Export 2 results:
Sort by: [ Author  (Asc)] Title Type Year
A B [C] D E F G H I J K L M N O P Q R S T U V W X Y Z   [Show ALL]
Cheadle, MJ, Gee JS.  2017.  Quantitative textural insights into the formation of gabbro in mafic intrusions. Elements. 13:409-414.   10.2138/gselements.13.6.409   AbstractWebsite

Rock textures provide a key to deciphering the physical processes by which gabbro forms in mafic intrusions. Developments in both direct optical and crystallographic methods, as well as indirect magnetic fabric measurements, promise significant advances in understanding gabbroic textures. Here, we illustrate how bulk magnetic fabric data, particularly from intrusions with sparse silicate-hosted magnetite, may be used to extend direct crystallographic observations from thin sections. We also present a scheme for characterizing crystallographic foliation and lineation and use this to suggest that the strength of gabbro plagioclase foliations and lineations varies significantly with geodynamic environment.

Christie, DM, Dieu JJ, Gee J.  1995.  Petrologic studies of basement lavas from Northwest Pacific guyots. Proceedings of the Ocean Drilling Program, Scientific Results. 144:495-512.   10.2973/   Abstract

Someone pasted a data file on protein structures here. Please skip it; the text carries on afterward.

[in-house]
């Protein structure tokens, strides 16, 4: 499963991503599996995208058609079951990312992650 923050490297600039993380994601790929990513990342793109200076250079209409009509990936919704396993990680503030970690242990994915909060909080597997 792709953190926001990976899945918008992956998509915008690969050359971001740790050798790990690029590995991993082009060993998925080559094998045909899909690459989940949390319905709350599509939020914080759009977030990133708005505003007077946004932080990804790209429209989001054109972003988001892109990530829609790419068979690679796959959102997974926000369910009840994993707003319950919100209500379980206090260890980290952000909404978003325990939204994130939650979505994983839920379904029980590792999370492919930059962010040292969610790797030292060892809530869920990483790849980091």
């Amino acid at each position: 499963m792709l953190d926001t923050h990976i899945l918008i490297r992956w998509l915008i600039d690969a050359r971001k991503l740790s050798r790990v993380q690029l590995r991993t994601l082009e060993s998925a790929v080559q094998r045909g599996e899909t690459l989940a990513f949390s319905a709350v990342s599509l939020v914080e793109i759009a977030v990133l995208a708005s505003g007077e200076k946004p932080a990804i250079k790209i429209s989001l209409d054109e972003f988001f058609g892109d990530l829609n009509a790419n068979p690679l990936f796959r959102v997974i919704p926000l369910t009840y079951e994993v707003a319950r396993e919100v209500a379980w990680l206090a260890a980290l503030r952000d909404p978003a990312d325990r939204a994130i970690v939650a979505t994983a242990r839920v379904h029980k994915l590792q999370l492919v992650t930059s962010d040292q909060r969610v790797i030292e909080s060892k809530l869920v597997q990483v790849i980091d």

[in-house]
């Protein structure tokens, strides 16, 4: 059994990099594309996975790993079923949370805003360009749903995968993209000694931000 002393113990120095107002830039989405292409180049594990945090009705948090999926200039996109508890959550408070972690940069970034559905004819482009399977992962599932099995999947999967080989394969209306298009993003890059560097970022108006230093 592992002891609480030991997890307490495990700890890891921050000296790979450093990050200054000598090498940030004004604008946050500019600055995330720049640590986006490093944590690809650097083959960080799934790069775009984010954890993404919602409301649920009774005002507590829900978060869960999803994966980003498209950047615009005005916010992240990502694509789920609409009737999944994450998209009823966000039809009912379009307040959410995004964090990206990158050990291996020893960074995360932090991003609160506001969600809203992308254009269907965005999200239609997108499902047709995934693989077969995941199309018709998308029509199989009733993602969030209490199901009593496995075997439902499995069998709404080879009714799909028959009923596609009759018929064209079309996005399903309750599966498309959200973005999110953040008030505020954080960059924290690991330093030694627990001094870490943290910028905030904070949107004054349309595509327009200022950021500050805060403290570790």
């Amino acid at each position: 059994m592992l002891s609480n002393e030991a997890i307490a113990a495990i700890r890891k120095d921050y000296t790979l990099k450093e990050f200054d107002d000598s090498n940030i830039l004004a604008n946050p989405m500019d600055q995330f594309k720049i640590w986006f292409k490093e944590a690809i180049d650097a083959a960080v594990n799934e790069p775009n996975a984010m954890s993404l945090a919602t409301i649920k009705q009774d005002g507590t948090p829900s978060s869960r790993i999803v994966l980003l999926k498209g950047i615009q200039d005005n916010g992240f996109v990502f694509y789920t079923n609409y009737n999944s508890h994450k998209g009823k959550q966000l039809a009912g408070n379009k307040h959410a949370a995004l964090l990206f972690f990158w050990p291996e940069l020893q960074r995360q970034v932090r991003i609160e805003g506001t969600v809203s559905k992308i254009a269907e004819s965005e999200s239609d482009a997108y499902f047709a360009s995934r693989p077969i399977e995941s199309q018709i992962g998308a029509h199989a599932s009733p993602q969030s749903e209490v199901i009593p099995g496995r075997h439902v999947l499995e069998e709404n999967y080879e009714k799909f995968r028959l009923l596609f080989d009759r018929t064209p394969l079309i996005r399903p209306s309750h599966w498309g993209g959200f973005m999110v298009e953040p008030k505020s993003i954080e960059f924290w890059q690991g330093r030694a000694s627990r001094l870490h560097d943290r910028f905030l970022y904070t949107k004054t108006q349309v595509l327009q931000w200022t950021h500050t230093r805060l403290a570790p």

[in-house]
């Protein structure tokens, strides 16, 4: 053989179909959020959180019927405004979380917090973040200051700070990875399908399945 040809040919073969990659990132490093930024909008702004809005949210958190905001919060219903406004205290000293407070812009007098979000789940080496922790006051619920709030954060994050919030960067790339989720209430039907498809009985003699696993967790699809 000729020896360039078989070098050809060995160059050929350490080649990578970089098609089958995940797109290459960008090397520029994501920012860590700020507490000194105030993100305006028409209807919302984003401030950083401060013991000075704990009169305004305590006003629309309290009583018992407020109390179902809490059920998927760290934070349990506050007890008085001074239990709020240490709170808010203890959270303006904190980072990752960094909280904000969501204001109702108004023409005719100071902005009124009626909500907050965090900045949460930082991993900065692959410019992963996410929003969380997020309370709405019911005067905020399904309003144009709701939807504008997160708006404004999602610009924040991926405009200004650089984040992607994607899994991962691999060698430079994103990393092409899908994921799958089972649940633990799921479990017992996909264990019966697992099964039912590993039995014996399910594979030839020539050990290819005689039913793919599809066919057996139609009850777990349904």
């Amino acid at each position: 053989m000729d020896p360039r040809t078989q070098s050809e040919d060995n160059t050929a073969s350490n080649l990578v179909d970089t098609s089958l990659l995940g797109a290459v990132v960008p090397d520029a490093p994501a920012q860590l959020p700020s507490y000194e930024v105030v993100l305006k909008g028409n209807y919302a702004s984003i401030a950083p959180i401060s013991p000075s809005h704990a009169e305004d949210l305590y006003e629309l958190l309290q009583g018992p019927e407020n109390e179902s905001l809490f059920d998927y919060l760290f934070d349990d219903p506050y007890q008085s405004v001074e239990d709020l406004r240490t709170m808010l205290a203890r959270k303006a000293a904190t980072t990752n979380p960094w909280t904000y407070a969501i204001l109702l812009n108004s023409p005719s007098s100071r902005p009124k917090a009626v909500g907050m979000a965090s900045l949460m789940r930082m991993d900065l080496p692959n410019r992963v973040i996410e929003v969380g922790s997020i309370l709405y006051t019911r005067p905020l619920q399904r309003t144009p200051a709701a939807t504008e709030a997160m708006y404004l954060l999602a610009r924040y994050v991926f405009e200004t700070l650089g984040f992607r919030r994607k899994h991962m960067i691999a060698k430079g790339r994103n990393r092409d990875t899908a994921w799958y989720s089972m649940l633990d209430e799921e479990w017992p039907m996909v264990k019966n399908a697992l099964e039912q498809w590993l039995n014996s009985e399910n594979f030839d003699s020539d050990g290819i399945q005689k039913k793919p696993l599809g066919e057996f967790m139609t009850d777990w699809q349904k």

Leg 144 of the Ocean Drilling Program (ODP) recovered lavas and volcaniclastics from the volcanic basement of five northwest Pacific guyots (Limalok, Lo-En, and Wodejebato guyots in the Marshall Islands group; MIT Guyot, an isolated edifice midway between the Marshall Islands and Japan; and Takuyo-Daisan Guyot in the Japanese seamount group). Most of the lavas have undergone extensive low-temperature alteration, but their petrography, mineral chemistry, and, in some cases, whole-rock chemistry clearly demonstrate that almost all are of alkalic affinity, ranging from highly magnesian basanites to hawaiites. The sole exception is the single lava recovered from Takuyo-Daisan, which is tholeiitic or transitional in character.Tectonic reconstructions suggest that all the seamounts investigated during Leg 144 originated, in Cretaceous time, as intraplate volcanoes in what is now known as the SOPITA (South Pacific isotopic and thermal anomaly) region. One of the principal objectives of basement sampling was to determine whether the present-day manifestations of this region have persisted since the Cretaceous or whether they have evolved through time. Ratios and relative abundance patterns of those incompatible trace elements that are not readily affected by alteration processes are remarkably uniform in the Leg 144 alkalic lavas, falling well within the overall field of modern SOPITA lavas and strongly resembling those of Tahiti in particular. In this uniformity, they differ from the pronounced diversity of modern SOPITA lavas, although the sample is rather small. Thus, the Cretaceous SOPITA mantle source was little different in trace element abundances from today, although the Leg 144 data do not preclude an increase in diversity through time.